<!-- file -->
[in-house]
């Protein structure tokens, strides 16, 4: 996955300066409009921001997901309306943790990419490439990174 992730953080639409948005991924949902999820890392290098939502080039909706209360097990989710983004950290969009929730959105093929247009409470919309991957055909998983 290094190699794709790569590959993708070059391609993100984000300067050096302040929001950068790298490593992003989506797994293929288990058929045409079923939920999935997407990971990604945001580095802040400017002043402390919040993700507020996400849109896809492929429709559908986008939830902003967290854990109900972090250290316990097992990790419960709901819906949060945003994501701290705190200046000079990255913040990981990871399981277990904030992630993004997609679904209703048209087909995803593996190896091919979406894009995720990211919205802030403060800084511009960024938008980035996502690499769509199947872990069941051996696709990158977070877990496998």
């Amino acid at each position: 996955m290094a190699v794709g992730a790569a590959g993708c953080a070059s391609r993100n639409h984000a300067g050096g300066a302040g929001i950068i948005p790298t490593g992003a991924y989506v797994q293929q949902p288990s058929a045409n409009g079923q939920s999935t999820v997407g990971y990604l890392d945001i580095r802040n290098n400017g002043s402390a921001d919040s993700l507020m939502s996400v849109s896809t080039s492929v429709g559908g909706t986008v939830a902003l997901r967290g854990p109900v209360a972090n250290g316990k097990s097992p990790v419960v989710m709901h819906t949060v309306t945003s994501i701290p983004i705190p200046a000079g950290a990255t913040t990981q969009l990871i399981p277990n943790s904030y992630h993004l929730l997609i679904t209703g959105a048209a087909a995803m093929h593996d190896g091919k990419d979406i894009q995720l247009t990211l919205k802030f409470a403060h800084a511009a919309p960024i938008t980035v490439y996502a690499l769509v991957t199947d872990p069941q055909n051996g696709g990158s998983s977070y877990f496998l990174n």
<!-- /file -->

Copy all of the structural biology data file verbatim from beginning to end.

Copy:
[in-house]
């Protein structure tokens, strides 16, 4: 996955300066409009921001997901309306943790990419490439990174 992730953080639409948005991924949902999820890392290098939502080039909706209360097990989710983004950290969009929730959105093929247009409470919309991957055909998983 290094190699794709790569590959993708070059391609993100984000300067050096302040929001950068790298490593992003989506797994293929288990058929045409079923939920999935997407990971990604945001580095802040400017002043402390919040993700507020996400849109896809492929429709559908986008939830902003967290854990109900972090250290316990097992990790419960709901819906949060945003994501701290705190200046000079990255913040990981990871399981277990904030992630993004997609679904209703048209087909995803593996190896091919979406894009995720990211919205802030403060800084511009960024938008980035996502690499769509199947872990069941051996696709990158977070877990496998």
């Amino acid at each position: 996955m290094a190699v794709g992730a790569a590959g993708c953080a070059s391609r993100n639409h984000a300067g050096g300066a302040g929001i950068i948005p790298t490593g992003a991924y989506v797994q293929q949902p288990s058929a045409n409009g079923q939920s999935t999820v997407g990971y990604l890392d945001i580095r802040n290098n400017g002043s402390a921001d919040s993700l507020m939502s996400v849109s896809t080039s492929v429709g559908g909706t986008v939830a902003l997901r967290g854990p109900v209360a972090n250290g316990k097990s097992p990790v419960v989710m709901h819906t949060v309306t945003s994501i701290p983004i705190p200046a000079g950290a990255t913040t990981q969009l990871i399981p277990n943790s904030y992630h993004l929730l997609i679904t209703g959105a048209a087909a995803m093929h593996d190896g091919k990419d979406i894009q995720l247009t990211l919205k802030f409470a403060h800084a511009a919309p960024i938008t980035v490439y996502a690499l769509v991957t199947d872990p069941q055909n051996g696709g990158s998983s977070y877990f496998l990174n």